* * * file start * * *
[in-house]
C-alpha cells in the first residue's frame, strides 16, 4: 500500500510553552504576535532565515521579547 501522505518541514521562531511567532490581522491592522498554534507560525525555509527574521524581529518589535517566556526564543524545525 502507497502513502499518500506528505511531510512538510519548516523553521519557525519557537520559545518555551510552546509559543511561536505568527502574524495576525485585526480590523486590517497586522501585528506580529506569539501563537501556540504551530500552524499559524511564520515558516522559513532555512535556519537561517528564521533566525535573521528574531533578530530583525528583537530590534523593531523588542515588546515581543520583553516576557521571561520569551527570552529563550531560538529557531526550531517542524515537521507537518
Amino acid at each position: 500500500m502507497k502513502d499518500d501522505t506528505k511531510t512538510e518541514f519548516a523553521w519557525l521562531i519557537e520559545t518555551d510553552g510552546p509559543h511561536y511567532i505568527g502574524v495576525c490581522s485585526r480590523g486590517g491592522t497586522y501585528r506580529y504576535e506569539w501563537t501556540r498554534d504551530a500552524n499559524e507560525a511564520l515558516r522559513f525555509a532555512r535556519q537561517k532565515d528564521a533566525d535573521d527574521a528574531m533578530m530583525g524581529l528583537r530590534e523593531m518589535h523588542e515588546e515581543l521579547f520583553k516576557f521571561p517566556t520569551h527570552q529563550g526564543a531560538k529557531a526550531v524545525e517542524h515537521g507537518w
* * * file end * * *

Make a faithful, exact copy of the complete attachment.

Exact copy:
[in-house]
C-alpha cells in the first residue's frame, strides 16, 4: 500500500510553552504576535532565515521579547 501522505518541514521562531511567532490581522491592522498554534507560525525555509527574521524581529518589535517566556526564543524545525 502507497502513502499518500506528505511531510512538510519548516523553521519557525519557537520559545518555551510552546509559543511561536505568527502574524495576525485585526480590523486590517497586522501585528506580529506569539501563537501556540504551530500552524499559524511564520515558516522559513532555512535556519537561517528564521533566525535573521528574531533578530530583525528583537530590534523593531523588542515588546515581543520583553516576557521571561520569551527570552529563550531560538529557531526550531517542524515537521507537518
Amino acid at each position: 500500500m502507497k502513502d499518500d501522505t506528505k511531510t512538510e518541514f519548516a523553521w519557525l521562531i519557537e520559545t518555551d510553552g510552546p509559543h511561536y511567532i505568527g502574524v495576525c490581522s485585526r480590523g486590517g491592522t497586522y501585528r506580529y504576535e506569539w501563537t501556540r498554534d504551530a500552524n499559524e507560525a511564520l515558516r522559513f525555509a532555512r535556519q537561517k532565515d528564521a533566525d535573521d527574521a528574531m533578530m530583525g524581529l528583537r530590534e523593531m518589535h523588542e515588546e515581543l521579547f520583553k516576557f521571561p517566556t520569551h527570552q529563550g526564543a531560538k529557531a526550531v524545525e517542524h515537521g507537518w